- The Energy House 2.0 project builds on prior research conducted by a team at the University of Salford.
- A wide range of organizations in the U.K. are now working towards making the built environment more sustainable.
In England, scientists are trying to create the home of the future by testing how varying types of weather affect energy use in both homes and small buildings.
Construction work is underway on a £16 million ($21.07 million) facility which will utilize a heating, ventilating and air conditioning system to create snow, solar exposure, rain and wind in two "giant chambers."
Two furnished houses will be located in each of these chambers at the University of Salford's Energy House 2.0 site. Scientists will be able to drop temperatures to minus 20 degrees Celsius (minus 4 degrees Fahrenheit) or, at the other end of the spectrum, increase it to 40° Celsius.
The houses will be fitted with a range of kit including smart meters and vehicle-to-grid technology. So-called smart meters allow consumers to see how much energy they are using and money they are spending. The University of Salford described the vehicle-to-grid system as a type of technology through which "renewable energy stored in a car battery pushes power back to the grid."
The future technologies division of electricity and gas supplier Octopus Energy will act as the main partner in the project. It will provide the laboratory with renewable electricity, among other things.
Part of the funding for the scheme has come from the European Regional Development Fund. Work on the facility began last month with the formal launch taking place this week.
The project's aims are nothing if not ambitious. In an announcement Thursday, the University of Salford said Energy House 2.0 would "shape the homes of the future, bring the UK to net carbon zero quicker and help alleviate fuel poverty."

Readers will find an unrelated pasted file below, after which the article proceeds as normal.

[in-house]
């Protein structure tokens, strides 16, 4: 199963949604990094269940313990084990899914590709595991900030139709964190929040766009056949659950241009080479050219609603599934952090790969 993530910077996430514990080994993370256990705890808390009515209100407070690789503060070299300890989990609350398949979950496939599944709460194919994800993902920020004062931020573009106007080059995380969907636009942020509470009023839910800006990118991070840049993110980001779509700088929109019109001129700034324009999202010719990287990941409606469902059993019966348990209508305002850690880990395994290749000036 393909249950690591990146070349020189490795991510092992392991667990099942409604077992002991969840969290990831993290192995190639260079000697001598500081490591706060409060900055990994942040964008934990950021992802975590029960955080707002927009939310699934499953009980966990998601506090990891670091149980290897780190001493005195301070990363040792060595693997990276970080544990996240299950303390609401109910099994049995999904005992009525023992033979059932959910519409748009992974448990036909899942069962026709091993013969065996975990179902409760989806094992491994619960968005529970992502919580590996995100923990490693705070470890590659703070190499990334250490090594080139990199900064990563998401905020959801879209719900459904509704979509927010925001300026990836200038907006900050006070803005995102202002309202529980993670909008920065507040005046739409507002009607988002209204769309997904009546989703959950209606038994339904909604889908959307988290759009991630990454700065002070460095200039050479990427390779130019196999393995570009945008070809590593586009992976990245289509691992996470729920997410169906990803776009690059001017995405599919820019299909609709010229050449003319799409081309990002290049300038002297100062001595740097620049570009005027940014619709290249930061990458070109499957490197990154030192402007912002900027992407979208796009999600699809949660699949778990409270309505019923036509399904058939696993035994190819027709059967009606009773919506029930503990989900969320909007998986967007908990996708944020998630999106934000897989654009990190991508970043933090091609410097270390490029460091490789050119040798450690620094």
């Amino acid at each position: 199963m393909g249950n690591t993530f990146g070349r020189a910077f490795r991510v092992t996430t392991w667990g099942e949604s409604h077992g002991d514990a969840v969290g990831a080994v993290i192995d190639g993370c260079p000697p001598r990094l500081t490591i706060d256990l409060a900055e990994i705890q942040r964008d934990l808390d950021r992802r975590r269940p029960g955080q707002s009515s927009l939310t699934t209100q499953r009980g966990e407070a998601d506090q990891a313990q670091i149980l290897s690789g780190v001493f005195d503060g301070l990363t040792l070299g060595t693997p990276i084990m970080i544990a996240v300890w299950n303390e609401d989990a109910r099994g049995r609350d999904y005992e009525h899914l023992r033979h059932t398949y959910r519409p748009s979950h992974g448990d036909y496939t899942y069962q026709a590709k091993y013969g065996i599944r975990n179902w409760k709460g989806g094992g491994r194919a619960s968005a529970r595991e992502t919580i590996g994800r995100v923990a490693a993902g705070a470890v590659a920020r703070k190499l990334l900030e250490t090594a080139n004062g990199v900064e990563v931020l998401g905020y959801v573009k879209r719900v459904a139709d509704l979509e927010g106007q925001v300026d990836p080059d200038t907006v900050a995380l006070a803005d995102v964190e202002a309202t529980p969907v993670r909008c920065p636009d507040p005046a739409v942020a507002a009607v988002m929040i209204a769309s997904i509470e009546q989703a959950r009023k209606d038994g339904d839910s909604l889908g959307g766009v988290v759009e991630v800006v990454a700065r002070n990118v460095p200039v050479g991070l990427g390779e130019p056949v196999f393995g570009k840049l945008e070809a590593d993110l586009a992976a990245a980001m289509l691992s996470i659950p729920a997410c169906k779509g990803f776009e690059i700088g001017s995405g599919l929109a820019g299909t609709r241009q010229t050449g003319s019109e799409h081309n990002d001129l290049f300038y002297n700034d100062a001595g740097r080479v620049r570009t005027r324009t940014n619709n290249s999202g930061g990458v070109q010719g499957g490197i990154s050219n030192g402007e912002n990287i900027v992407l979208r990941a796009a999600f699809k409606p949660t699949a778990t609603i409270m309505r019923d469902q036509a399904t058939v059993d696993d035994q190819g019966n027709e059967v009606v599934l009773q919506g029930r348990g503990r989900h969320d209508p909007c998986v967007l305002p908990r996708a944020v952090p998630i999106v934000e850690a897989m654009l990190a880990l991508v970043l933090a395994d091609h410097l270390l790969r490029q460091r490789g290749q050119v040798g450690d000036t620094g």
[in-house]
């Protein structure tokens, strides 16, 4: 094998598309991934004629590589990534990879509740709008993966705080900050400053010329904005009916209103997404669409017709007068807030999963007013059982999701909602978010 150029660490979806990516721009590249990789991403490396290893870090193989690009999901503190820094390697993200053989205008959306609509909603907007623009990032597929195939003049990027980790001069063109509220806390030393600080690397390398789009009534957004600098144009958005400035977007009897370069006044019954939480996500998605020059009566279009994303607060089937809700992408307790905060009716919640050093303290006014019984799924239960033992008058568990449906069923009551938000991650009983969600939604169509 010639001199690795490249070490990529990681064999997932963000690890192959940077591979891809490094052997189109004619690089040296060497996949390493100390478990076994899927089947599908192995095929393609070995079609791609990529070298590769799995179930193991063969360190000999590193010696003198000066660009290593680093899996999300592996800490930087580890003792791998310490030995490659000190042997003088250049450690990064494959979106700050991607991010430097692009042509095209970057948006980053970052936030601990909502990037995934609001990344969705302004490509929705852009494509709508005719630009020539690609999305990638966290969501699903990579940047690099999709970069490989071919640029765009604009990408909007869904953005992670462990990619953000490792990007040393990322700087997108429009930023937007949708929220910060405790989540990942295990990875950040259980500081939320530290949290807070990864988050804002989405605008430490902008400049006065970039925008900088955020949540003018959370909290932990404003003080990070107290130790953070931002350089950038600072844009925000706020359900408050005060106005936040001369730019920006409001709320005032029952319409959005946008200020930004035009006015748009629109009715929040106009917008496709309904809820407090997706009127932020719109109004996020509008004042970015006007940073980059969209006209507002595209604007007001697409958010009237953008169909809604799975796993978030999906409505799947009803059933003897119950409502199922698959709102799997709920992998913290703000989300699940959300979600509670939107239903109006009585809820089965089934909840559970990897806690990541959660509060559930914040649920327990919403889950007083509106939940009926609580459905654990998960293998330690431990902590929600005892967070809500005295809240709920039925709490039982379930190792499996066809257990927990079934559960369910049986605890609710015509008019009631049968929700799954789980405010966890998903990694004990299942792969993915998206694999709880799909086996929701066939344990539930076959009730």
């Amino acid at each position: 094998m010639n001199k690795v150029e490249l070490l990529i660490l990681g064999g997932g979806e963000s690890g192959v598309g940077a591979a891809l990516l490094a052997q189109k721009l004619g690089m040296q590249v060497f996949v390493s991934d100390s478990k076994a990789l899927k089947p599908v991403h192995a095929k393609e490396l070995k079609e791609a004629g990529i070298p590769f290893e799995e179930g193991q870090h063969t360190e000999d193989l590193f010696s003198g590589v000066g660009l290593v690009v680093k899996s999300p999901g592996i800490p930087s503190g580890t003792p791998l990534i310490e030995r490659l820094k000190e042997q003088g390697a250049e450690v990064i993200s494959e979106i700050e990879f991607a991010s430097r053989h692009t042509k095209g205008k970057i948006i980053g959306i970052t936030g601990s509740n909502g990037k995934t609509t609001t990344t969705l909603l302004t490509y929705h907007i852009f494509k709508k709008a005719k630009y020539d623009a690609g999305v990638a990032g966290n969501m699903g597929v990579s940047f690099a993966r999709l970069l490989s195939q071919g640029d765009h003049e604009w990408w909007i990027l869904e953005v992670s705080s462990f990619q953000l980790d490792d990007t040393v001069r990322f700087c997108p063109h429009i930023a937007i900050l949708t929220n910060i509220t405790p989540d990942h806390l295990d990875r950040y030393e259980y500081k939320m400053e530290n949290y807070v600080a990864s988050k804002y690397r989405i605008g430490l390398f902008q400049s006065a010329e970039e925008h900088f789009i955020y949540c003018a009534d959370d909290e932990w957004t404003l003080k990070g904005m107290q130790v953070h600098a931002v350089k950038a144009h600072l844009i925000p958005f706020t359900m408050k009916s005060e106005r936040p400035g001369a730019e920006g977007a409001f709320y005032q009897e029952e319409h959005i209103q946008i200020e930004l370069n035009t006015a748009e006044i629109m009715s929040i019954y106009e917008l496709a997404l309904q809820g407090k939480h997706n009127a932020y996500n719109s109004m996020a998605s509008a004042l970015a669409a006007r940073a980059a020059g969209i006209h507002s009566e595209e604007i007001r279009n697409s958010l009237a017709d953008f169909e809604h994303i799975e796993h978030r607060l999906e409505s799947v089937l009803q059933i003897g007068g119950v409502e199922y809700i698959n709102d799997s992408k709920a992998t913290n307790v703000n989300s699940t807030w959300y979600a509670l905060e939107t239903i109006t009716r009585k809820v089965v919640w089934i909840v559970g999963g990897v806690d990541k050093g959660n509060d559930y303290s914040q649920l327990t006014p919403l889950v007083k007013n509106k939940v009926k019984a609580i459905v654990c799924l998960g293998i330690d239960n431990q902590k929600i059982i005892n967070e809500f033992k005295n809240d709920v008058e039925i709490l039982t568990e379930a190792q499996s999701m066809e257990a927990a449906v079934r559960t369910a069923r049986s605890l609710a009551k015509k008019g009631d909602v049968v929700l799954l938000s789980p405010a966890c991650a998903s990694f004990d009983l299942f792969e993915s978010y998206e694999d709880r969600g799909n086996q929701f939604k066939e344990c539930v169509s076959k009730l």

The university, which is located in the northwest of England, added that the facility would also provide insight on how insulation materials, smart energy products and batteries respond to different climates.
William Swan is director of Energy House Laboratories at the university. In a statement, he said controlled conditions meant experiments could be repeated "in a way that cannot be done outside."
"We can cut study times from years to a matter of weeks," he added. "This type of capability allows us to support low carbon innovation in a way that is not possible elsewhere."
The project builds on previous research conducted by the team at the University of Salford and represents just one example of how organizations in the U.K. are working towards making the built environment more sustainable.
In October, it was announced that a local authority in the U.K. would provide university researchers with a house to test low-carbon technologies. The partnership, between Hull City Council and the University of Hull in the northeast of England, will focus on the use of "combined ventilation and air source heat pump technology."
Information on both heating and energy use in the house will be collected over the course of a year, with the project team analyzing the technology's affordability and efficacy.